Younger people are not cynical about that war; they are curious. Their education regarding it was scarce. On the one hand a grand historical narrative and myth of selfless heroism and victory against the odds (very similar in that way to Australia’s Anzac myth and Gallipoli, minus the victory). On the other painstaking but banal detail: this much ordnance, this many troops. The gulf in between is hazy but they know what is in there is still “sensitive”. Not just the forced labour in malarial reeducation camps or the exodus by sea of so many, but even much of the context of what was first a civil war.
The death of General Giap, architect of earlier victory against the French, meant something to everyone. The events surrounding his funeral were respectful and somber. Anecdotally I heard the same thing from many friends, foreign and Vietnamese: Giap represented what was best in the national spirit and reminded people of a time when they might have been poor, but there was still a strong sense of community and sacrifice.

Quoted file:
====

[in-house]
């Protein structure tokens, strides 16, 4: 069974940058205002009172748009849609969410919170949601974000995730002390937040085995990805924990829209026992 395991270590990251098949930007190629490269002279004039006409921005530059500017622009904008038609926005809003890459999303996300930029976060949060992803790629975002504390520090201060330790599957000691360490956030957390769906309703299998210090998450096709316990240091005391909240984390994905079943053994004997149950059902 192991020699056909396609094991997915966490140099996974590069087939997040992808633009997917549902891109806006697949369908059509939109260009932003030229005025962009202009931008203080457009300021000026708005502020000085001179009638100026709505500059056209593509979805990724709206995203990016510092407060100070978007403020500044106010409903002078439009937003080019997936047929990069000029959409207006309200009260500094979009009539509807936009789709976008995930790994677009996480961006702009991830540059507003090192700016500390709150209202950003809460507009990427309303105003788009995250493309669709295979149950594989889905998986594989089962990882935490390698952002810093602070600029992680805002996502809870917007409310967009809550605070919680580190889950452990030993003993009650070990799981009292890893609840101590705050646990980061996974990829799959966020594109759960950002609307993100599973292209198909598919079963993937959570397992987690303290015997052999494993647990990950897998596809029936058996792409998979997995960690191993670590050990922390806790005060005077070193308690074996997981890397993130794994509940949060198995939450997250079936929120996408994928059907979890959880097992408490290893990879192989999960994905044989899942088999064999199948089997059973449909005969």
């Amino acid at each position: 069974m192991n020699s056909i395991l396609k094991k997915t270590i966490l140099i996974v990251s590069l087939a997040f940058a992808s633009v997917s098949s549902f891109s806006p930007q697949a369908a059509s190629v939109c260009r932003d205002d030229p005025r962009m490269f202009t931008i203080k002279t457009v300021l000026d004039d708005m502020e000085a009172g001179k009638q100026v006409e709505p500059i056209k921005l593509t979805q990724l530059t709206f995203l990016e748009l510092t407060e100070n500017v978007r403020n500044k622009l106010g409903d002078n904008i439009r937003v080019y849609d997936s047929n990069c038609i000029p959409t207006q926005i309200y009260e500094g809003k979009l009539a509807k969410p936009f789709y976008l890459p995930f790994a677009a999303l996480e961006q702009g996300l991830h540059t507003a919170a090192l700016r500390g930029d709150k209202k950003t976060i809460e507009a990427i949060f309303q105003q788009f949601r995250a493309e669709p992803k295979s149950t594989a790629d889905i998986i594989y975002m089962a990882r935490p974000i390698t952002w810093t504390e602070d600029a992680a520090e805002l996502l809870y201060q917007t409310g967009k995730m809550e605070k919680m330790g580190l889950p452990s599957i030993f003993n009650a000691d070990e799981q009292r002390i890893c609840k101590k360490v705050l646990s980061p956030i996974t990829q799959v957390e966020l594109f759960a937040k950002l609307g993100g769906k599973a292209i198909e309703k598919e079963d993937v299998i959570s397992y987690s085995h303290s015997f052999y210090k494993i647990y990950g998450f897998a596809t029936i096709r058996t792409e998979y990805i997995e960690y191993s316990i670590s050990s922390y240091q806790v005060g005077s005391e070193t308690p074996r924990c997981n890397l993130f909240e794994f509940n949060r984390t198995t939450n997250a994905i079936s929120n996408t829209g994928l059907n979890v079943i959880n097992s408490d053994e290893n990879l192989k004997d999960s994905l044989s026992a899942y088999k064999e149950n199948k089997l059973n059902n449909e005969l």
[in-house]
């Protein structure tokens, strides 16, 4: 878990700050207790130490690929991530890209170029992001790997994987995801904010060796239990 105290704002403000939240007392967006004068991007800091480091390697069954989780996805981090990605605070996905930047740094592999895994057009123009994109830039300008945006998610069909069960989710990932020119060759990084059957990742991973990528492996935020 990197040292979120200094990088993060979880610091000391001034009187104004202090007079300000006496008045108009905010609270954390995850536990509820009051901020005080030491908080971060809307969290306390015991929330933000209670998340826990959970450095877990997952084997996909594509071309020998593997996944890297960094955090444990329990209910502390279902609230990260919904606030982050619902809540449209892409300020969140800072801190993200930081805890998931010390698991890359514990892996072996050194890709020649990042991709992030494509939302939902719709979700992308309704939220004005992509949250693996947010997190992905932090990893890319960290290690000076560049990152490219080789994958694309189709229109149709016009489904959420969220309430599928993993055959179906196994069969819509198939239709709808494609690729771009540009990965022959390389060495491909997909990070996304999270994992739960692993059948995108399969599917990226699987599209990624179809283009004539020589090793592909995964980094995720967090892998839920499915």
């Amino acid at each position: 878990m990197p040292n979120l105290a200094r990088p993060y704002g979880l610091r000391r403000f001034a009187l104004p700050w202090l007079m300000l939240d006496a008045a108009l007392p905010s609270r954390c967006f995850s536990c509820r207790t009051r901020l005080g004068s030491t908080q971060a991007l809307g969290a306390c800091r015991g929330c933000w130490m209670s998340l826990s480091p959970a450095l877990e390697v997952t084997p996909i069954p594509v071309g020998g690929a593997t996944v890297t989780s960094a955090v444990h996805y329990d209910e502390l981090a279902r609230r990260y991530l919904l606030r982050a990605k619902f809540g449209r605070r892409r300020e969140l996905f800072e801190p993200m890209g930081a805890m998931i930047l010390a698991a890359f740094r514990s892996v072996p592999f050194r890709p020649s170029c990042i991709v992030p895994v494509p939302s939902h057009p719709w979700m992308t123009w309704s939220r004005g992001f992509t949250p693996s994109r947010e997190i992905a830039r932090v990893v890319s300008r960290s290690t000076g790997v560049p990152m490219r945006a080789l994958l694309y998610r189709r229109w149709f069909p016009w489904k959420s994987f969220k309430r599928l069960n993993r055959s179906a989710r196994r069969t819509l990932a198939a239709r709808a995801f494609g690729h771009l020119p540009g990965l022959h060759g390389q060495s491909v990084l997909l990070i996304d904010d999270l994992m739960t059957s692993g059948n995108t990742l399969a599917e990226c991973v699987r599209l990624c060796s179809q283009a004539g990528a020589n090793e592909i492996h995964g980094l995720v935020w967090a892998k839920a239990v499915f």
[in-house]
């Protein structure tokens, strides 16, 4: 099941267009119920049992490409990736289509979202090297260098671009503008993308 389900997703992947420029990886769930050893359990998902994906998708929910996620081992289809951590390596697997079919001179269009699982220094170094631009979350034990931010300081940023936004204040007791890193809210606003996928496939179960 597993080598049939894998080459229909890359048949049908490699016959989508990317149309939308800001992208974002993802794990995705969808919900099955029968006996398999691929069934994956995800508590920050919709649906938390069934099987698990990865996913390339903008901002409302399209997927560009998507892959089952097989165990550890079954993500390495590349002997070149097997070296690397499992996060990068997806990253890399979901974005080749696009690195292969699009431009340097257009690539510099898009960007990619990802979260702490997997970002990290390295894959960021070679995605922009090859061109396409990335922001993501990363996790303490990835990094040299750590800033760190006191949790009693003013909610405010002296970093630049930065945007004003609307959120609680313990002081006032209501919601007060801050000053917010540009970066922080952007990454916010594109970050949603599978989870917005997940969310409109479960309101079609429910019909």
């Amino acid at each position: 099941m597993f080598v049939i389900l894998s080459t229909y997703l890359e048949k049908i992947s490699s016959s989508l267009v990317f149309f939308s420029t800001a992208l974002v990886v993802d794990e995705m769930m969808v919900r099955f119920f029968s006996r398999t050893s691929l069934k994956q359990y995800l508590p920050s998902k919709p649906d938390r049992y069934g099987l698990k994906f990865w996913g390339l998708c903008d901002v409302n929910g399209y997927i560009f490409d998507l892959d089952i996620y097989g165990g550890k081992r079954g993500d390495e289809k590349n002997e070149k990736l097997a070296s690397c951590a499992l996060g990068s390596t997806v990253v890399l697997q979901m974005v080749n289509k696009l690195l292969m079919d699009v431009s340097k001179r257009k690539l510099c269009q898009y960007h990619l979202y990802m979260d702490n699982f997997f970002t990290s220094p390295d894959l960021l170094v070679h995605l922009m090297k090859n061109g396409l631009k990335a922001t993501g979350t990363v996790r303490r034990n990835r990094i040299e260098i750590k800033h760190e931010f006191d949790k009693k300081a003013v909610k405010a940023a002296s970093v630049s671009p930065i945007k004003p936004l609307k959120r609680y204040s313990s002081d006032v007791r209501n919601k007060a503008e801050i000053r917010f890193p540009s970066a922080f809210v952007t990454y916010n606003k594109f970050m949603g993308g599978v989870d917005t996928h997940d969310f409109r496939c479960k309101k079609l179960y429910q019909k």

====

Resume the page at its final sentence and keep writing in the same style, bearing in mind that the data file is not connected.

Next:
These days that seems gone in the headlong rush into capitalism and development. However the war-era nostalgia is actually older than that. Diplomat and author Ho Anh Thai was writing about it decades ago. His novella Behind the Red Mist imagines a young man sent back to 1967 to war-era Hanoi. He not only sees his parents’ courtship but learns more about the war no one talks about in his present-day Hanoi. What is striking in the story is the yearning for belief: back then people were prepared to undergo hardship or even death, because they believed in a cause, or their country. Now, wartime privations make a fun theme for a fashionable restaurant, or chain of cafes.
But in the end the conclusion seems to be the same: we have peace finally and prosperity. It shares the same shape as the official narrative, but the difference could be that people are willing to question parts further, when they’re not too busy making money.
Helen Clark, a contributor to Asia Sentinel, spent six years in Vietnam as an editor and foreign correspondent before returning to Australia last year. She wrote this for the Australian Institute of International Affairs